Wednesday, April 21, 2010

Students lead civic engagement, old people follow

From very early on in the history of civic engagement in higher education, one narrative has ruled. It goes like this: young people should become civically engaged because they are less engaged than old people. And we can know if they are engaged if they behave like old people.

That narrative runs through Bowling Alone, and it is certainly at the heart of The Greatest Generation, the two most widely known books on civic engagement in the United States.

The narrative is also implicit in a lot of the service-learning and civic engagement activities in higher ed, which have tried over time to engage students in politics, help them connect service and policy, advocate public service.  The reasoning is clear--if that is how people used to behave, it is a good way for people today to behave.

I have used that narrative a hundred times in one way or another. But I've stopped now. It turns out that since September 11 students are more civically engaged than before by many traditional measures--voter turnout, for example, or expressing a commitment to service through their lives, or pursuing a career in public service. (Check out CIRCLE's website for the best assemblage of research on the civic behavior of young people anywhere on the web.) This is not to say that we have a new "greatest generation," just that there is movement in some areas.

Even more important than changes in the behavior of students is the changing behavior of old people. Rather than leading, old people (I am one--I am 44, and if you believe this stuff, was born in the first year of Gen X) are following young people. We should follow more.

Take the recent Pew Survey which shows more distrust in government today than at any time in recent memory. That widespread lack of trust in government, and in big institutions as a whole, is long-standing, particularly among engaged students. The New Student Politics:The Wingspread Statement on Student Civic Engagement described student distrust of politics and government in 2001, and noted that such distrust had deep roots. Or consider the Tea Party Movement, which is demographically similar to the nation as a whole (that is, only 16 percent of Tea party supporters are under the age of 30), but which uses organizing tactics pioneered by young people.  In many ways, then, adults have come along to the point where youth were a decade ago.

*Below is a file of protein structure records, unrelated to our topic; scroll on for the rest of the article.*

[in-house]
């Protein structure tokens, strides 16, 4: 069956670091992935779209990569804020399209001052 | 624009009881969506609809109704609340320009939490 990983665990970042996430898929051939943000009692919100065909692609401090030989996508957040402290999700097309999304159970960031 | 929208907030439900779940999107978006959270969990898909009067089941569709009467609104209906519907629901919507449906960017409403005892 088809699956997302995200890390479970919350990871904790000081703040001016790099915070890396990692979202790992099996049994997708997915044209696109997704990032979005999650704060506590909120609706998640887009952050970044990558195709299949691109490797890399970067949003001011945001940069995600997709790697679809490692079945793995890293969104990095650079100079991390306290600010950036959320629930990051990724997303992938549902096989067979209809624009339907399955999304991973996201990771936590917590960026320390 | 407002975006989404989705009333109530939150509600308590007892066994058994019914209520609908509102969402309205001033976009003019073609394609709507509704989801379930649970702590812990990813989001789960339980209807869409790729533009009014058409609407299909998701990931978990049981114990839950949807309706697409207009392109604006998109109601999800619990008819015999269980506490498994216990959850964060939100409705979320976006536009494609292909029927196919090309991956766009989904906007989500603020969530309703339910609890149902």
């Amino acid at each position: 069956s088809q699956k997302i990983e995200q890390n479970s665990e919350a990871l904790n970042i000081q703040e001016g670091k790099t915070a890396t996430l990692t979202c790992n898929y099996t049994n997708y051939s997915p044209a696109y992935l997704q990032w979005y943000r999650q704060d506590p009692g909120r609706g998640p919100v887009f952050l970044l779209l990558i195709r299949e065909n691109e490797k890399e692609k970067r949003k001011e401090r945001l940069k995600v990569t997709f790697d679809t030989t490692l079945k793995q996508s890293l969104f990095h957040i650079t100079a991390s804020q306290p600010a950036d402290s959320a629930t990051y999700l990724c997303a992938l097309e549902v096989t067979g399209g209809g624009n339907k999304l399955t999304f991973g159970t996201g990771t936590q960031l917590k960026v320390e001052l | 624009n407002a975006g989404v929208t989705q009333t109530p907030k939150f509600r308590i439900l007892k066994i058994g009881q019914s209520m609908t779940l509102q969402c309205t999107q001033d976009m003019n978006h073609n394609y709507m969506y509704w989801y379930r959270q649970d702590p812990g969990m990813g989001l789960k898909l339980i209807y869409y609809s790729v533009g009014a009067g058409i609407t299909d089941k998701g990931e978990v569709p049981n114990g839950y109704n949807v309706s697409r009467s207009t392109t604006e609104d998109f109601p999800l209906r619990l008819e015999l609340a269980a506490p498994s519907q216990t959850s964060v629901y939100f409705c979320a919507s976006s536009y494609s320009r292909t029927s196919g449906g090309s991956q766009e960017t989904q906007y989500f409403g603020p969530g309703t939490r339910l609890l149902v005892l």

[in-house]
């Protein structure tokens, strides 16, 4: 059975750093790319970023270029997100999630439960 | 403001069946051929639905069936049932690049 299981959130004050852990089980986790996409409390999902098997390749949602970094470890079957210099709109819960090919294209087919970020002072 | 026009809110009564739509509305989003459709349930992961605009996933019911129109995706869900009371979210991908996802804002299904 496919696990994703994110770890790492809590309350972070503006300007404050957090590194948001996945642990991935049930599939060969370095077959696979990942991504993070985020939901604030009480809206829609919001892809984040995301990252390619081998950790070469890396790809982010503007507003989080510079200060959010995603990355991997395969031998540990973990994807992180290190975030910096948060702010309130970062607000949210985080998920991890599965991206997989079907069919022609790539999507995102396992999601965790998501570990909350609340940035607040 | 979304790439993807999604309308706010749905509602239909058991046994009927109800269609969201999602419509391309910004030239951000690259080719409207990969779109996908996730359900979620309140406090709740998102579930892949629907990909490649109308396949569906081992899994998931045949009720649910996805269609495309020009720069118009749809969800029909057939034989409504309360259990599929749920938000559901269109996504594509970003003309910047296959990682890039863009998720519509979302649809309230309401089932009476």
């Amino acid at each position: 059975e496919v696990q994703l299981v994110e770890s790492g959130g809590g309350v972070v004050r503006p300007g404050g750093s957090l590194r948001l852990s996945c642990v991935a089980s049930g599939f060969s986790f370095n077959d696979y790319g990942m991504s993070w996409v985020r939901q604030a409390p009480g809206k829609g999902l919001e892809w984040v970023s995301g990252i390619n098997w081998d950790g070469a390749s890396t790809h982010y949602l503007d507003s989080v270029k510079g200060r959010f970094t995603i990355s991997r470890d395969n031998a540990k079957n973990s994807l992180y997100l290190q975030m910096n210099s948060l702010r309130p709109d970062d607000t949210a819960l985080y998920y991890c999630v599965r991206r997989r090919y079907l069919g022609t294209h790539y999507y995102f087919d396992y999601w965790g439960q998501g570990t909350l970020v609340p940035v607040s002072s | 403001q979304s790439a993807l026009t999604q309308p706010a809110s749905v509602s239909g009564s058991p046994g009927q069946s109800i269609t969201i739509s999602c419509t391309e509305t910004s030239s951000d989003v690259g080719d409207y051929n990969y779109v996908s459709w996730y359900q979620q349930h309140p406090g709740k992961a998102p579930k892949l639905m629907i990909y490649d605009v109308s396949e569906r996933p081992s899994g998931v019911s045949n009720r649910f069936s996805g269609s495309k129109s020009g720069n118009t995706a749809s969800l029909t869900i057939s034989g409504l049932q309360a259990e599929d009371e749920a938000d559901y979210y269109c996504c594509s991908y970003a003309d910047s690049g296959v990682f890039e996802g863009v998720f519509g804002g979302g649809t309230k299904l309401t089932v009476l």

This is a good thing. Why? Because if adults are really going to follow young people, then we will pick up a couple of civic traits that engaged young people have already developed.

First, however much we trust or distrust government, we will learn to trust strangers all over the world. The remarkable thing about trust among engaged young people is that it flourishes on the internet, even in situations where people do not know each other or where they might be expected to distrust each other. Put another way, the internet has taught young people that it is reputation, not position or personality, that merits trust. Politicians and pundits continue to imagine that it is the other way around.

Second, we will learn that we are responsible for trying to solve problems ourselves. Yes, policy and politics are important. But old people of right and left have put them at the very heart of public life. They don't belong there, because there is no heart of public life. Instead there are systems of public life, and we control pieces of them. Angry about education? Sure complain, but also start your own school.

Third, we will learn that organizational boundaries do not matter. A few days ago I got to listen to 7 Westminster students talk with activists from around the developing world about civic engagement (thanks Utah Council for Citizen Diplomacy for sponsoring the event). As they described their desires for the future, it was clear that young people (and activists in the developing world regardless of their ages) were committed to doing whatever worked. Sometimes that might mean starting a business, sometimes feeding the hungry, sometimes standing for election, sometimes protesting against the elected, sometimes using data, sometimes passion. The traditional ways of talking about engagement by focusing on institutions--government, businesses, schools, churches, non-profits--is too narrow. It limits activism to particular cubby holes, at least in the eyes of activist students.

The ways students talked about organizing--find a problem, start towards a solution, make things up as you go, always be organizing but never be tied to an organization--has some problems. But in a world where institutions are hollow, and leaders insular, it seems a good way to be. One we old people can learn from.

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